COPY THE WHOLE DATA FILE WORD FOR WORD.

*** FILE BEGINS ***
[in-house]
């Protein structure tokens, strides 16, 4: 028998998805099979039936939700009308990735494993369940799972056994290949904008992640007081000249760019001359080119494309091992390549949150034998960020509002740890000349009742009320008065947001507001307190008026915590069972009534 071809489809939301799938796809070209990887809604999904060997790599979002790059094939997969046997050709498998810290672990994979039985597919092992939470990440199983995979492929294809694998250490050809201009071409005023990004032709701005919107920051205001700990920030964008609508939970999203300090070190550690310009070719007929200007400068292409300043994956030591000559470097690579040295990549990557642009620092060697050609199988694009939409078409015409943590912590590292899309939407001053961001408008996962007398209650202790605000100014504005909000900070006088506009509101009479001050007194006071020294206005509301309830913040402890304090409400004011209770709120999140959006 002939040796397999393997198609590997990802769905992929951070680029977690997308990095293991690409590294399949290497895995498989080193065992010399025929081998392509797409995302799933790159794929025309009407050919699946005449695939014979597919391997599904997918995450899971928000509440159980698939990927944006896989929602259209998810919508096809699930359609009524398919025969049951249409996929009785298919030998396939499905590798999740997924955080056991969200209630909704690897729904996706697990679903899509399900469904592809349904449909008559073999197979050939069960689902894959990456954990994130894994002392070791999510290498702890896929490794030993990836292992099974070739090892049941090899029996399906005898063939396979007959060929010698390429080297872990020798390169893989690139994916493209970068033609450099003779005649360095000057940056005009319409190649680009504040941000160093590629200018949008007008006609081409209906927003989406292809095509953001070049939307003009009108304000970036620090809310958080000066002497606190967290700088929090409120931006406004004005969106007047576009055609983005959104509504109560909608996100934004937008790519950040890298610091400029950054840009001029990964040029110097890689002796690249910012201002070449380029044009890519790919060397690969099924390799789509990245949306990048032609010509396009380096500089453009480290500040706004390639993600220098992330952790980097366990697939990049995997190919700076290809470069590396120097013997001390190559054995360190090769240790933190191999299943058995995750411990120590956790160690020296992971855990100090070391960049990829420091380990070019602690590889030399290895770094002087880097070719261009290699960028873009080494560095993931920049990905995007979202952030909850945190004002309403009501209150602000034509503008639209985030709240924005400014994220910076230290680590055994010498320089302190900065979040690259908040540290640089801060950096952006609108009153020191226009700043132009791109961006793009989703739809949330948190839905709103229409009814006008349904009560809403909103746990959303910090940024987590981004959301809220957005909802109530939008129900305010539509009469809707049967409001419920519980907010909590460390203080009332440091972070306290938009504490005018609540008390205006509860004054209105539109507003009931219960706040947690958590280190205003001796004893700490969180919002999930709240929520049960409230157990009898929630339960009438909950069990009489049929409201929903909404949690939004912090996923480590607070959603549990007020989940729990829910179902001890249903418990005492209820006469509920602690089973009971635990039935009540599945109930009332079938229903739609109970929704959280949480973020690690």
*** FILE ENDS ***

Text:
[in-house]
């Protein structure tokens, strides 16, 4: 028998998805099979039936939700009308990735494993369940799972056994290949904008992640007081000249760019001359080119494309091992390549949150034998960020509002740890000349009742009320008065947001507001307190008026915590069972009534 071809489809939301799938796809070209990887809604999904060997790599979002790059094939997969046997050709498998810290672990994979039985597919092992939470990440199983995979492929294809694998250490050809201009071409005023990004032709701005919107920051205001700990920030964008609508939970999203300090070190550690310009070719007929200007400068292409300043994956030591000559470097690579040295990549990557642009620092060697050609199988694009939409078409015409943590912590590292899309939407001053961001408008996962007398209650202790605000100014504005909000900070006088506009509101009479001050007194006071020294206005509301309830913040402890304090409400004011209770709120999140959006 002939040796397999393997198609590997990802769905992929951070680029977690997308990095293991690409590294399949290497895995498989080193065992010399025929081998392509797409995302799933790159794929025309009407050919699946005449695939014979597919391997599904997918995450899971928000509440159980698939990927944006896989929602259209998810919508096809699930359609009524398919025969049951249409996929009785298919030998396939499905590798999740997924955080056991969200209630909704690897729904996706697990679903899509399900469904592809349904449909008559073999197979050939069960689902894959990456954990994130894994002392070791999510290498702890896929490794030993990836292992099974070739090892049941090899029996399906005898063939396979007959060929010698390429080297872990020798390169893989690139994916493209970068033609450099003779005649360095000057940056005009319409190649680009504040941000160093590629200018949008007008006609081409209906927003989406292809095509953001070049939307003009009108304000970036620090809310958080000066002497606190967290700088929090409120931006406004004005969106007047576009055609983005959104509504109560909608996100934004937008790519950040890298610091400029950054840009001029990964040029110097890689002796690249910012201002070449380029044009890519790919060397690969099924390799789509990245949306990048032609010509396009380096500089453009480290500040706004390639993600220098992330952790980097366990697939990049995997190919700076290809470069590396120097013997001390190559054995360190090769240790933190191999299943058995995750411990120590956790160690020296992971855990100090070391960049990829420091380990070019602690590889030399290895770094002087880097070719261009290699960028873009080494560095993931920049990905995007979202952030909850945190004002309403009501209150602000034509503008639209985030709240924005400014994220910076230290680590055994010498320089302190900065979040690259908040540290640089801060950096952006609108009153020191226009700043132009791109961006793009989703739809949330948190839905709103229409009814006008349904009560809403909103746990959303910090940024987590981004959301809220957005909802109530939008129900305010539509009469809707049967409001419920519980907010909590460390203080009332440091972070306290938009504490005018609540008390205006509860004054209105539109507003009931219960706040947690958590280190205003001796004893700490969180919002999930709240929520049960409230157990009898929630339960009438909950069990009489049929409201929903909404949690939004912090996923480590607070959603549990007020989940729990829910179902001890249903418990005492209820006469509920602690089973009971635990039935009540599945109930009332079938229903739609109970929704959280949480973020690690």